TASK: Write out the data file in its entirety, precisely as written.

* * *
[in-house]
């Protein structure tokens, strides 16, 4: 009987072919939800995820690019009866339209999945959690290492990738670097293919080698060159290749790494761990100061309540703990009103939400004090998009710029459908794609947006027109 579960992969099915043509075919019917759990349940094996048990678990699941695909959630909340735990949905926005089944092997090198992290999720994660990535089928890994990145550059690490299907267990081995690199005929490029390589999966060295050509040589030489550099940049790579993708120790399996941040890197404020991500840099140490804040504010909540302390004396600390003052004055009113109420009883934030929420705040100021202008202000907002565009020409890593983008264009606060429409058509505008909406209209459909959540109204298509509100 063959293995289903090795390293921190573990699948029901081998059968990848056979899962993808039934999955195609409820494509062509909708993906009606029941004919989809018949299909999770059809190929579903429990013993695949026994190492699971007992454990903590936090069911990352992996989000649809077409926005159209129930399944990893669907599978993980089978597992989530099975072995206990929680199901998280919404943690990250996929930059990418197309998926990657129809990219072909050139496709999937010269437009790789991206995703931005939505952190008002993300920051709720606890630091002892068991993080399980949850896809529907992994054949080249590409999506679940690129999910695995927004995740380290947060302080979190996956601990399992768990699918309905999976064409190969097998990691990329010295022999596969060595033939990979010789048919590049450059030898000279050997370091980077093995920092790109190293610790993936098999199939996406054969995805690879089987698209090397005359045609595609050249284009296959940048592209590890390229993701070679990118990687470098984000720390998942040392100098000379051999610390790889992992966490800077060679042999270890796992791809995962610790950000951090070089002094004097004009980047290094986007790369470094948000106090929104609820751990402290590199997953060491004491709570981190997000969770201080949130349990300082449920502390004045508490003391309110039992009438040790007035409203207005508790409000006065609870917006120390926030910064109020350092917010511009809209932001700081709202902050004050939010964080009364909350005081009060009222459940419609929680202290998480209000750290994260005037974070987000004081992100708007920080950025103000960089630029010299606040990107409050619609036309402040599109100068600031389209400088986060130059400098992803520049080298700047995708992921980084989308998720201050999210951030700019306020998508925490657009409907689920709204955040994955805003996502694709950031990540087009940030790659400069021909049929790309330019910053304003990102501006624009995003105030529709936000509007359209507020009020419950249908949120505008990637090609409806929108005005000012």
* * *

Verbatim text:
[in-house]
């Protein structure tokens, strides 16, 4: 009987072919939800995820690019009866339209999945959690290492990738670097293919080698060159290749790494761990100061309540703990009103939400004090998009710029459908794609947006027109 579960992969099915043509075919019917759990349940094996048990678990699941695909959630909340735990949905926005089944092997090198992290999720994660990535089928890994990145550059690490299907267990081995690199005929490029390589999966060295050509040589030489550099940049790579993708120790399996941040890197404020991500840099140490804040504010909540302390004396600390003052004055009113109420009883934030929420705040100021202008202000907002565009020409890593983008264009606060429409058509505008909406209209459909959540109204298509509100 063959293995289903090795390293921190573990699948029901081998059968990848056979899962993808039934999955195609409820494509062509909708993906009606029941004919989809018949299909999770059809190929579903429990013993695949026994190492699971007992454990903590936090069911990352992996989000649809077409926005159209129930399944990893669907599978993980089978597992989530099975072995206990929680199901998280919404943690990250996929930059990418197309998926990657129809990219072909050139496709999937010269437009790789991206995703931005939505952190008002993300920051709720606890630091002892068991993080399980949850896809529907992994054949080249590409999506679940690129999910695995927004995740380290947060302080979190996956601990399992768990699918309905999976064409190969097998990691990329010295022999596969060595033939990979010789048919590049450059030898000279050997370091980077093995920092790109190293610790993936098999199939996406054969995805690879089987698209090397005359045609595609050249284009296959940048592209590890390229993701070679990118990687470098984000720390998942040392100098000379051999610390790889992992966490800077060679042999270890796992791809995962610790950000951090070089002094004097004009980047290094986007790369470094948000106090929104609820751990402290590199997953060491004491709570981190997000969770201080949130349990300082449920502390004045508490003391309110039992009438040790007035409203207005508790409000006065609870917006120390926030910064109020350092917010511009809209932001700081709202902050004050939010964080009364909350005081009060009222459940419609929680202290998480209000750290994260005037974070987000004081992100708007920080950025103000960089630029010299606040990107409050619609036309402040599109100068600031389209400088986060130059400098992803520049080298700047995708992921980084989308998720201050999210951030700019306020998508925490657009409907689920709204955040994955805003996502694709950031990540087009940030790659400069021909049929790309330019910053304003990102501006624009995003105030529709936000509007359209507020009020419950249908949120505008990637090609409806929108005005000012």